Steak That’s Really Rare

Tartare at Sanctuary.

A lot of people who don’t think twice about consuming raw fish of unknown provenance draw the line at eating raw meat. I was reminded of this paradox over a notably pleasurable business dinner at Sanctuary near the Metrodome recently. My guest, a confirmed sushi aficionado, recoiled in horror when, as part of our tasting meal, Executive Chef Patrick Atanalian sent out a course of what was probably the most amazing steak tartare I’ve ever sampled.

The buttery ground beef was suffused with an ethereal blend of what he later informed me was mustard seed oil, a homemade harissa, green onions, cilantro, salt, and a touch of lime juice. Most amazing of all, the mound of meat was set atop a caramelized pear—a combination that was utterly perfect in its harmony.

Sanctuary’s steak tartare will be on the menu for several months. However, Vincent, a Restaurant always serves a classic version of this personal favorite (a dish that allegedly dates to the nomadic Tatars of Central Asia, who didn’t have time to cook, and tenderized their meat by placing it underneath their saddles). It’s on the bar menu, but can be ordered at the tables. Vincent’s version includes the traditional chopped onions, capers, Dijon mustard, Worcestershire sauce, and raw egg yolk. It’s served with toast points, but I prefer to smear it on chunks of the restaurant’s superlative French bread.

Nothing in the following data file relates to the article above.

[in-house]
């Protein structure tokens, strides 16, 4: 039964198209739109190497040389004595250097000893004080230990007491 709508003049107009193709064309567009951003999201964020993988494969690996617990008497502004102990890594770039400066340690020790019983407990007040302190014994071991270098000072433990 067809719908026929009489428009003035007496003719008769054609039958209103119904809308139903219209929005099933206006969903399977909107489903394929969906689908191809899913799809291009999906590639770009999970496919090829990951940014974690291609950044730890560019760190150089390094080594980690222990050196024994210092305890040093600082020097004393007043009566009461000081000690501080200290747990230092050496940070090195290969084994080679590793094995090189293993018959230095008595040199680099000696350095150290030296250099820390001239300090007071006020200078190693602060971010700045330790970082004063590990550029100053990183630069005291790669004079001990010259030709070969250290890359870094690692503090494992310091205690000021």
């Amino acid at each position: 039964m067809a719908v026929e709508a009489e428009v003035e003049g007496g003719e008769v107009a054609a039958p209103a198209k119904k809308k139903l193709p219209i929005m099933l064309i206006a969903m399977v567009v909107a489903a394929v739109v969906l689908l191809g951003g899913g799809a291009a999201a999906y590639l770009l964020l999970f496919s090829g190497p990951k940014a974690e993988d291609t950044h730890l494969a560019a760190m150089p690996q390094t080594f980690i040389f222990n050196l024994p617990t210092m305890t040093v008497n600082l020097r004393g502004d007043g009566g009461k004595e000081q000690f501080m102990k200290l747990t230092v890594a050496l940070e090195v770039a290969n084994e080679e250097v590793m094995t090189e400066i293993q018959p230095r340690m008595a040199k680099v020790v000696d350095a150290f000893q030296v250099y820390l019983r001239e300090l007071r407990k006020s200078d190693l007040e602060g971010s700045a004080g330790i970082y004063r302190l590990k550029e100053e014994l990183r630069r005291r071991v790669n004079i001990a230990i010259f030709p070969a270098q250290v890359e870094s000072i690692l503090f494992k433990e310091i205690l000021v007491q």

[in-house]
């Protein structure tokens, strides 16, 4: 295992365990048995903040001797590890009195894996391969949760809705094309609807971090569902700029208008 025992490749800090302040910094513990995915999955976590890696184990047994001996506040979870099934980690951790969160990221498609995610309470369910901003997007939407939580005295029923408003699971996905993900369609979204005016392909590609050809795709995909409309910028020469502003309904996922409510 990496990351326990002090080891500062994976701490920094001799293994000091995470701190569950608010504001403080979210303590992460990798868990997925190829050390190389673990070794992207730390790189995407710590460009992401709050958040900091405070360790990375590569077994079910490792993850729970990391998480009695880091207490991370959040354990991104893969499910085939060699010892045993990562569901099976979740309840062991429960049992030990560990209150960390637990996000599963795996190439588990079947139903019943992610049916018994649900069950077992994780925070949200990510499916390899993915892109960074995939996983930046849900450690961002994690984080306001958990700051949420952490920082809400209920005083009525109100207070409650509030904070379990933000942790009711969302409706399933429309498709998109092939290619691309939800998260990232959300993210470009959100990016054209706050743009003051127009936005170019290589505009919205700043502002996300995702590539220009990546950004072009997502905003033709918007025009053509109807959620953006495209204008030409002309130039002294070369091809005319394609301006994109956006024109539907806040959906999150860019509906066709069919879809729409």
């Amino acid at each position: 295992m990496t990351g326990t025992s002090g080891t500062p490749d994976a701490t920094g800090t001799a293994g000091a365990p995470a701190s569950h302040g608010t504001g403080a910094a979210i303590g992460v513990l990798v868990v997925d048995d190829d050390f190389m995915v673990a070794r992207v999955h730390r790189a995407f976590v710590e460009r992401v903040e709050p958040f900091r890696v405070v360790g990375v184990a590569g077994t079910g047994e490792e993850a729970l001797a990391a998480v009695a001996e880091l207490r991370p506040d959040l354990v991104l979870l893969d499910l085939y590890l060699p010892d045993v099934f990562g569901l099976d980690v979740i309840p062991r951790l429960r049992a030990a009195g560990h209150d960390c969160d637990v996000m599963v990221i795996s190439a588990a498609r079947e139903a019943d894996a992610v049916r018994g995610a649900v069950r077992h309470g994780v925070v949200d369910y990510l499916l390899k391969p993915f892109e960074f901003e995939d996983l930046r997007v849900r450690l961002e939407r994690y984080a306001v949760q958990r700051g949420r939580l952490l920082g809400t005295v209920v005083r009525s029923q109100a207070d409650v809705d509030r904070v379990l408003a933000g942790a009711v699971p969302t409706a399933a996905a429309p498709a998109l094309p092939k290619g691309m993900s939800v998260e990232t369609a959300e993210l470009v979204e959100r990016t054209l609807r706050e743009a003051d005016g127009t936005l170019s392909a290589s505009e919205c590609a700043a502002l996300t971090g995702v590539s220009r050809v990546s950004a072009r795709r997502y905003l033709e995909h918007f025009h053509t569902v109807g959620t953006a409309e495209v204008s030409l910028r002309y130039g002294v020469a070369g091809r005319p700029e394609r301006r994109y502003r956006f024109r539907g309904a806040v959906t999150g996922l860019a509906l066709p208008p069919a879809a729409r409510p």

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Who's Afraid of a Little Raw Meat?

Like some dinner companions, the United States Department of Agriculture recoils in horror at the idea of steak tartare. The USDA recommends, with no exceptions—even when sublime seasonings and soul-satisfying pairings with fruit are involved—that all beef be cooked to an interior temperature of 160 degrees Fahrenheit to kill bacteria like Escherichia coli that might be present. Raw eggs—also a big no-no with the USDA.

Still, Sanctuary’s Patrick Atanalian doesn’t worry about serving steak tartare. High-quality meat handled well is safe, he says, and the acidity of the other ingredients is hostile to bacteria. His take: “People have been doing this for centuries and they’re still alive.”

—Denise Logeland